Rex Ryan, John Harbaugh

Rex Ryan looks looks on as Ravens head coach John Harbaugh speaks at a 2008 press conference announcing Ryan's promotion to assistant head coach. Ryan, then the team's defensive coordinator, was passed over for Harbaugh after the head coaching job opened up. (Lloyd Fox / Baltimore Sun / January 28, 2008)

They'll always be linked, not just by similar coaching pedigrees and shared experiences, but because of one January 2008 decision that helped shape two franchises for years to come.

To John Harbaugh, it was an opportunity of a lifetime. To Rex Ryan, it was a slight he'd never forget.

After firing Brian Billick following the 2007 season, the Ravens selected Harbaugh as their next head coach, choosing him over a group of candidates that included Ryan, the team's defensive coordinator. It was an unconventional decision at the time, hiring a longtime special teams coordinator for the Philadelphia Eagles over one of the architects of the Ravens' vaunted defense and the popular choice of the players.

Nearly six years later, Harbaugh has more than justified Ravens owner Steve Bisciotti's decision, while Ryan has rewarded the faith that the New York Jets have shown in him by steadying a team beset by turmoil last season. On Sunday afternoon, the two former coaching colleagues will again be competitors as the Ravens and Jets meet at M&T Bank Stadium in a game that could go a long way in deciding each team's postseason fate.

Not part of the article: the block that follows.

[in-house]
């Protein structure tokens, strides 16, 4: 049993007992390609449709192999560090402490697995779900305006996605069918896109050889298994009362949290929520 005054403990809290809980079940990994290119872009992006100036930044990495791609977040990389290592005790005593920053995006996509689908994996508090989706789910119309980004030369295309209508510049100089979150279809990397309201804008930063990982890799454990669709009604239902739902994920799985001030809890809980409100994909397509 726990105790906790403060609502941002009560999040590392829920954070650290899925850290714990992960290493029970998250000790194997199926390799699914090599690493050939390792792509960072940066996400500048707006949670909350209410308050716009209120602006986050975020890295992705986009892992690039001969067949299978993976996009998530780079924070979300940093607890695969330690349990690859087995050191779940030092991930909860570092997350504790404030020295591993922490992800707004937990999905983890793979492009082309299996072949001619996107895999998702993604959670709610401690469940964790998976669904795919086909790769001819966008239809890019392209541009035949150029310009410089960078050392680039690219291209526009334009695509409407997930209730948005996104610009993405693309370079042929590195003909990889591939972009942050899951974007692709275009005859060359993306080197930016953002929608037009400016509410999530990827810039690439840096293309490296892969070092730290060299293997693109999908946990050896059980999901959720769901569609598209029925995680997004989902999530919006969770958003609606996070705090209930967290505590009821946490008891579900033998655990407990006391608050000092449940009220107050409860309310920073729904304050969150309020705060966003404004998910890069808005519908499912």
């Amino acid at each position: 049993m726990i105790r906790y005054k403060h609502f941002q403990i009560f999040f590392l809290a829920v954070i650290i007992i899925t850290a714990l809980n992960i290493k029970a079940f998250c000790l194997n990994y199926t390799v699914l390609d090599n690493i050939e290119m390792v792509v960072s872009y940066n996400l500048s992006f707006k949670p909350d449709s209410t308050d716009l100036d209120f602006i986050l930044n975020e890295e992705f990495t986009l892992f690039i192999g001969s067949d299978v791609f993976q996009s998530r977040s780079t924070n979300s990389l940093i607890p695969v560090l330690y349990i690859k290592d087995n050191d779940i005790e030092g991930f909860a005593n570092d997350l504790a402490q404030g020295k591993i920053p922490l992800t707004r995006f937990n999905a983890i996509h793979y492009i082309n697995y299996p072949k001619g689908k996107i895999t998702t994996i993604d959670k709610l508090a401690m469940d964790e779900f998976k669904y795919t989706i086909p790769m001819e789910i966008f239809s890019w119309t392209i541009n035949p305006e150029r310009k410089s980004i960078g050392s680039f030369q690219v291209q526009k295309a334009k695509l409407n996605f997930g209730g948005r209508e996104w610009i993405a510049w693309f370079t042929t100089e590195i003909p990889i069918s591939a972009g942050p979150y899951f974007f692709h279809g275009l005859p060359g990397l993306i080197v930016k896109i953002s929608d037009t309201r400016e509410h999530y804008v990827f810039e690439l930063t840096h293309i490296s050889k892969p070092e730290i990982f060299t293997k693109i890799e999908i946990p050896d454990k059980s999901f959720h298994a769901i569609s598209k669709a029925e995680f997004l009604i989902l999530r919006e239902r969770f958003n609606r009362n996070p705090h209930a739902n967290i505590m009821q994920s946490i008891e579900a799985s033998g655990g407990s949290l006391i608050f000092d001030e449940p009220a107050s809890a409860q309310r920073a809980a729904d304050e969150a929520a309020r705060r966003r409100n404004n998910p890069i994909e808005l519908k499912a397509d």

"I'd be lying if I said that it wasn't special," Ryan said when asked about his return to Baltimore, where he coached for 10 years, four of them as the defensive coordinator and one as the assistant head coach to Harbaugh. "There's no question it's special. So many guys that are still there in Baltimore meant a great deal to me. … It'll be special to see them. That doesn't mean that I don't want to go out there and win. Obviously, that's what I want to do. I want to kick their butts, just like they want to kick mine."

The Jets are 5-5 and tentatively hold the sixth and final playoff spot with six games to go. At 4-6, the Ravens are one of eight teams within 11/2 games of that spot. The magnitude of the game clearly surpasses any other familiar storyline.

"Everybody knows the love and respect I have for Rex, but he's not on my team anymore," Ravens rush linebacker Terrell Suggs said. "We don't wear the same colors. If you're not a part of my team, then you're my enemy. I think he agrees and feels the same away."

Ryan, who once said he'd "always think it was [wrong]" that he didn't get the Ravens head coaching job in 2008, maintained last week that he had no animosity or jealousy toward his former employer. He said he was a "huge Ravens fan" during their Super Bowl run last year and other than the Jets, he roots for the Ravens and the New Orleans Saints, for whom his brother, Rob, is the defensive coordinator.